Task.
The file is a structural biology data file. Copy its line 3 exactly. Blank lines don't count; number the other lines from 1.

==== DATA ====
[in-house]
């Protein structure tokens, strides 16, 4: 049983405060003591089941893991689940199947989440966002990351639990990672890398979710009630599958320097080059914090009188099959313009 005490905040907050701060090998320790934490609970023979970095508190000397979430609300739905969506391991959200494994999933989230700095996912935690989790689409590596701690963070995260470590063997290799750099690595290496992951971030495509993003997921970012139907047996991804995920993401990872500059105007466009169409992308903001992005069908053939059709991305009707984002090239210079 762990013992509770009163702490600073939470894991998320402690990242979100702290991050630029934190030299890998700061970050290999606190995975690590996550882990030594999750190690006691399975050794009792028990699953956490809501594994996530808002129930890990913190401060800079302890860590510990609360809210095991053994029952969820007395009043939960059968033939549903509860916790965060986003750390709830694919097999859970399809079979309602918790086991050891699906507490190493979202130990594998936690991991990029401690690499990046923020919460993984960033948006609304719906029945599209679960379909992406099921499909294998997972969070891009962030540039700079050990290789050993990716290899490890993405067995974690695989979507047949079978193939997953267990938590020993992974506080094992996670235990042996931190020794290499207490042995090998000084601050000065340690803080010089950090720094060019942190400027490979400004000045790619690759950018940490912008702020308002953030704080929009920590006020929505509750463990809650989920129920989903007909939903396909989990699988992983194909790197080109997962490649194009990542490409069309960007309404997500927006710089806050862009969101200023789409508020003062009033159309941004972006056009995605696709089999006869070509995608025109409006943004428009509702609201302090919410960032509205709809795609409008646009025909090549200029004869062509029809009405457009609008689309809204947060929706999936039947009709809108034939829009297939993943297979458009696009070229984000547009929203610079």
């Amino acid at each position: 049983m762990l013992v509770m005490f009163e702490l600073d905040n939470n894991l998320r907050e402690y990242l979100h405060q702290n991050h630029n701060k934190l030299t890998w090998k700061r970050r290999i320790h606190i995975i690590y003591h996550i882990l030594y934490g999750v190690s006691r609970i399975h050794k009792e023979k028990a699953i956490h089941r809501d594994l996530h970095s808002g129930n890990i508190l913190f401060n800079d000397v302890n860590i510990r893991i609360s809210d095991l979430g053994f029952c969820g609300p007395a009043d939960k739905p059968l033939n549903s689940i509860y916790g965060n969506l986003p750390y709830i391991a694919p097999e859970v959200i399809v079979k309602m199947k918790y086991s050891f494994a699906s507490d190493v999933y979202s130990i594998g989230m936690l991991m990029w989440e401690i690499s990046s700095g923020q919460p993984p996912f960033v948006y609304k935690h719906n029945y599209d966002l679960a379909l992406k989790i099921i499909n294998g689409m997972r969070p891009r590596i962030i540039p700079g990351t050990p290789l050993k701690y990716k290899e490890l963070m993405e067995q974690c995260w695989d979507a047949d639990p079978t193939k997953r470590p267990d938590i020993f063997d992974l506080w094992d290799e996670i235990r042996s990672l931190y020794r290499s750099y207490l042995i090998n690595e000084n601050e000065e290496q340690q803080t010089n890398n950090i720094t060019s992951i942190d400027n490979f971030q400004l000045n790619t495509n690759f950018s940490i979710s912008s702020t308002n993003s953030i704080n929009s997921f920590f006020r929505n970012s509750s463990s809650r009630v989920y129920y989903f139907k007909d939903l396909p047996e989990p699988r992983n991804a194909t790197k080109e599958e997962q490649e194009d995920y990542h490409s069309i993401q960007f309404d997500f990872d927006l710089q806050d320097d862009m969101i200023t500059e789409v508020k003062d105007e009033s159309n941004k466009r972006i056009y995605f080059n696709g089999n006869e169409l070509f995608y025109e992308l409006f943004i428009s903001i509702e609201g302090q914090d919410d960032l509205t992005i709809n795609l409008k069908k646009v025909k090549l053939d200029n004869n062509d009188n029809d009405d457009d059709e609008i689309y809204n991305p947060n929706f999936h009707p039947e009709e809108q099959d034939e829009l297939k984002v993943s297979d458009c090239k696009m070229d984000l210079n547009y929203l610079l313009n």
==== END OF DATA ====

């Amino acid at each position: 049983m762990l013992v509770m005490f009163e702490l600073d905040n939470n894991l998320r907050e402690y990242l979100h405060q702290n991050h630029n701060k934190l030299t890998w090998k700061r970050r290999i320790h606190i995975i690590y003591h996550i882990l030594y934490g999750v190690s006691r609970i399975h050794k009792e023979k028990a699953i956490h089941r809501d594994l996530h970095s808002g129930n890990i508190l913190f401060n800079d000397v302890n860590i510990r893991i609360s809210d095991l979430g053994f029952c969820g609300p007395a009043d939960k739905p059968l033939n549903s689940i509860y916790g965060n969506l986003p750390y709830i391991a694919p097999e859970v959200i399809v079979k309602m199947k918790y086991s050891f494994a699906s507490d190493v999933y979202s130990i594998g989230m936690l991991m990029w989440e401690i690499s990046s700095g923020q919460p993984p996912f960033v948006y609304k935690h719906n029945y599209d966002l679960a379909l992406k989790i099921i499909n294998g689409m997972r969070p891009r590596i962030i540039p700079g990351t050990p290789l050993k701690y990716k290899e490890l963070m993405e067995q974690c995260w695989d979507a047949d639990p079978t193939k997953r470590p267990d938590i020993f063997d992974l506080w094992d290799e996670i235990r042996s990672l931190y020794r290499s750099y207490l042995i090998n690595e000084n601050e000065e290496q340690q803080t010089n890398n950090i720094t060019s992951i942190d400027n490979f971030q400004l000045n790619t495509n690759f950018s940490i979710s912008s702020t308002n993003s953030i704080n929009s997921f920590f006020r929505n970012s509750s463990s809650r009630v989920y129920y989903f139907k007909d939903l396909p047996e989990p699988r992983n991804a194909t790197k080109e599958e997962q490649e194009d995920y990542h490409s069309i993401q960007f309404d997500f990872d927006l710089q806050d320097d862009m969101i200023t500059e789409v508020k003062d105007e009033s159309n941004k466009r972006i056009y995605f080059n696709g089999n006869e169409l070509f995608y025109e992308l409006f943004i428009s903001i509702e609201g302090q914090d919410d960032l509205t992005i709809n795609l409008k069908k646009v025909k090549l053939d200029n004869n062509d009188n029809d009405d457009d059709e609008i689309y809204n991305p947060n929706f999936h009707p039947e009709e809108q099959d034939e829009l297939k984002v993943s297979d458009c090239k696009m070229d984000l210079n547009y929203l610079l313009n």